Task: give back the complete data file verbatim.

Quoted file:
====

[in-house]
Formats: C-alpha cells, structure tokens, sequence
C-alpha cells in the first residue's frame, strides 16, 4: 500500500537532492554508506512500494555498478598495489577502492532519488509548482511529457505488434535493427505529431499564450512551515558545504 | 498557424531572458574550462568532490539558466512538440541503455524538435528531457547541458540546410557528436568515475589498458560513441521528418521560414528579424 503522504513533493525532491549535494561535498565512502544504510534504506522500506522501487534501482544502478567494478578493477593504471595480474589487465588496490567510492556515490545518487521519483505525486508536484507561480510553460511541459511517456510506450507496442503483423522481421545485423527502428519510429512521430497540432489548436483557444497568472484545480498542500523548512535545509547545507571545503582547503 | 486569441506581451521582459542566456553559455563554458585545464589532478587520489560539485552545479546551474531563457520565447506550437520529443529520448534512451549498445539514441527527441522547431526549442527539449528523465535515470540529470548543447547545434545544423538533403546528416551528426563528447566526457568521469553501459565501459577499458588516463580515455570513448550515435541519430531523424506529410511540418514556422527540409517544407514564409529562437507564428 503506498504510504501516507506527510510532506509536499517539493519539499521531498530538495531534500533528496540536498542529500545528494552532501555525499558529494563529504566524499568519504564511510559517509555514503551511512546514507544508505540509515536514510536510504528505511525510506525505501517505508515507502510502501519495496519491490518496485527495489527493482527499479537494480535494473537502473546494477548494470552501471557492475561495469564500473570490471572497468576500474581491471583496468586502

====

[in-house]
Formats: C-alpha cells, structure tokens, sequence
C-alpha cells in the first residue's frame, strides 16, 4: 500500500537532492554508506512500494555498478598495489577502492532519488509548482511529457505488434535493427505529431499564450512551515558545504 | 498557424531572458574550462568532490539558466512538440541503455524538435528531457547541458540546410557528436568515475589498458560513441521528418521560414528579424 503522504513533493525532491549535494561535498565512502544504510534504506522500506522501487534501482544502478567494478578493477593504471595480474589487465588496490567510492556515490545518487521519483505525486508536484507561480510553460511541459511517456510506450507496442503483423522481421545485423527502428519510429512521430497540432489548436483557444497568472484545480498542500523548512535545509547545507571545503582547503 | 486569441506581451521582459542566456553559455563554458585545464589532478587520489560539485552545479546551474531563457520565447506550437520529443529520448534512451549498445539514441527527441522547431526549442527539449528523465535515470540529470548543447547545434545544423538533403546528416551528426563528447566526457568521469553501459565501459577499458588516463580515455570513448550515435541519430531523424506529410511540418514556422527540409517544407514564409529562437507564428 503506498504510504501516507506527510510532506509536499517539493519539499521531498530538495531534500533528496540536498542529500545528494552532501555525499558529494563529504566524499568519504564511510559517509555514503551511512546514507544508505540509515536514510536510504528505511525510506525505501517505508515507502510502501519495496519491490518496485527495489527493482527499479537494480535494473537502473546494477548494470552501471557492475561495469564500473570490471572497468576500474581491471583496468586502